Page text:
Small Businesses and Entrepreneurs Will Lead the Way for 3-D Printing Adoption With the devices becoming more accessible and affordable, businesses are being built on the rapid designing, prototyping and manufacturing of products.
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Mainstream adoption of 3-D printing may be closer than expected.
Recent research from Gartner claims that 3-D printing is still at least five years away from mainstream consumer adoption, which "will be outpaced by business and medical applications that have more compelling use cases in the short term."
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The truth is that we are already starting to see businesses, both large and small, take advantage of 3-D printers to create customized designs or follow blueprints. The real appeal lies in speedy prototyping and increased accessibility.
3-D printing allows businesses to really bring their ideas to life in a convenient and immediate fashion -- makers can go directly from design to manufacturing. Additional benefits of 3-D printers in business are lower prototype and production costs and more creative and customized packaging options.
With the technology rapidly improving to include more features while also becoming more affordable, 3-D printers are becoming increasingly accessible for mainstream adoption. For entrepreneurs and small-business owners, it is also starting to define modern manufacturing and how businesses will run in the future.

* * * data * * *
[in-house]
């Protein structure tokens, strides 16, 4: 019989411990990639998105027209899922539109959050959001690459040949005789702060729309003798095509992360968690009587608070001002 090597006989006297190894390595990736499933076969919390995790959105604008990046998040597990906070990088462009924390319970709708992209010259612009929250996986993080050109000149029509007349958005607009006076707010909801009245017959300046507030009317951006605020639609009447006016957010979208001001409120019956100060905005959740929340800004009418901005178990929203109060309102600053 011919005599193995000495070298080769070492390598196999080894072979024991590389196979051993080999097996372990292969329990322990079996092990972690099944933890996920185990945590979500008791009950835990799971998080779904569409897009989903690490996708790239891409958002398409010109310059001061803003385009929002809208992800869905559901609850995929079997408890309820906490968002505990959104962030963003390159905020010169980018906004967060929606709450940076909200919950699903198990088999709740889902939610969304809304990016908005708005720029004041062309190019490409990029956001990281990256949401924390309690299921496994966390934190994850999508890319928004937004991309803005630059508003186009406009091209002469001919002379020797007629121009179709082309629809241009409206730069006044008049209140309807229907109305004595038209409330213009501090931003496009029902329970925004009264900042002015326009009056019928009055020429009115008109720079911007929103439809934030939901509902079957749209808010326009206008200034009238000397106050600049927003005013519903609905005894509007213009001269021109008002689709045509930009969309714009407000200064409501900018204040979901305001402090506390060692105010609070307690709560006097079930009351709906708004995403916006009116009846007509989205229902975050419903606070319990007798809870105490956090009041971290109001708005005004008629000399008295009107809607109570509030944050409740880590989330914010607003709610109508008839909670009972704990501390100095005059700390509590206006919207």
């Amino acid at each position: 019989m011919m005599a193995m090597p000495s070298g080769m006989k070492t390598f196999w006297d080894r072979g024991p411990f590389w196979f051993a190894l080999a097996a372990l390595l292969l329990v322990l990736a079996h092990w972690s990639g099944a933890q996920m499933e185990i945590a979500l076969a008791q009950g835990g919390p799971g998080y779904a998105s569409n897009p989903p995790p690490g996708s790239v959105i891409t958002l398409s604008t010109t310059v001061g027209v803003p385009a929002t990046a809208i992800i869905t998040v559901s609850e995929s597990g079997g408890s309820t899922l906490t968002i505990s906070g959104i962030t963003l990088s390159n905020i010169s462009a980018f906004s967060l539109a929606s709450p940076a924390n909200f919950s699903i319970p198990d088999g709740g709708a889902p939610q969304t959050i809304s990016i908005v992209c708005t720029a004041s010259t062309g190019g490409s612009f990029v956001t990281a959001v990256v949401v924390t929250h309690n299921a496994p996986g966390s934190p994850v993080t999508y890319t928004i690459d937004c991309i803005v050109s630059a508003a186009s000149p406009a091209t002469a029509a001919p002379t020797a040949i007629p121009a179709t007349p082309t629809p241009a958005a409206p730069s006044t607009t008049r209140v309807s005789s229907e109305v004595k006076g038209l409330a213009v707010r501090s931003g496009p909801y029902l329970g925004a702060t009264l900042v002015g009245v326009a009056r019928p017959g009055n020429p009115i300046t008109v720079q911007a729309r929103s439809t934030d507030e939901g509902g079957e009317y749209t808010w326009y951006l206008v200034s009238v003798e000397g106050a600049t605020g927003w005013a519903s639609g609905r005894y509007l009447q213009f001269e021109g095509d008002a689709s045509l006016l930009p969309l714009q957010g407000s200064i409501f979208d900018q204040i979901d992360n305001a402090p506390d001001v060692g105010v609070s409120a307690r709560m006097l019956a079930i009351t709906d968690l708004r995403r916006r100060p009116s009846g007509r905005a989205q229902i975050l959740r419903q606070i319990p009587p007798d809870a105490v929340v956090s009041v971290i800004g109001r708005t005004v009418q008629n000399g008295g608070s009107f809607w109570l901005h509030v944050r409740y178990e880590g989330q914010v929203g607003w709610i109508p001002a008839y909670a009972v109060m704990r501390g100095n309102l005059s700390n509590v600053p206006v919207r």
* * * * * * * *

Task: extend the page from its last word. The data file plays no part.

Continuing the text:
According to a recent study conducted by my company, Robox, consumers would be three times more likely to invent and prototype new products or technologies if they had a 3-D printer at home. The reality is that entrepreneurs and small startups can now create a legitimate business from their homes with a 3-D printer.
Take it from 27-year-old Curtis Ingleton, who founded and currently runs a 3-D printing production and service house out of his house.
"We have four people in our company and we can do what some well-established Chinese manufacturers can do," he said.
That's impressive, and paves the way for other young startups and small businesses to accomplish the same.
With major retailers such as Staples, Home Depot and UPS rolling out 3-D printing services in select stores, the technology is becoming much more accessible for both small-business owners as well as the average consumer.
Bloomberg states that "Though the devices aren't likely to create a major new source of revenue [for Home Depot], the chain is betting that they'll appeal to forward-thinking contractors and do-it-yourselfers."
Entrepreneurs and DIY enthusiasts are all obvious fits for a 3-D printer given its ability to customize or invent any item on the spot. Even Martha Stewart made a public appearance at this year's International CES back in January to peruse the 30 booths for 3-D printers in search of one to use for her business and everyday DIY activities.
Overall, with more people exposed to 3-D printing and the idea of it being easily accessible in the office or home, there's a huge amount of potential to see more entrepreneurs and small-business owners designing and developing truly unique and effective new items that better the lives of everyday consumers.
3-D printing has the potential to significantly shift traditional business models, as entrepreneurs can now also become manufacturers, eliminating the need for warehousing and multiple distributions of products and parts.
The key to blending business and 3-D printing technology together in harmony relies on how accessible, adaptable and customizable the devices are. From there, mainstream adoption will come in no time.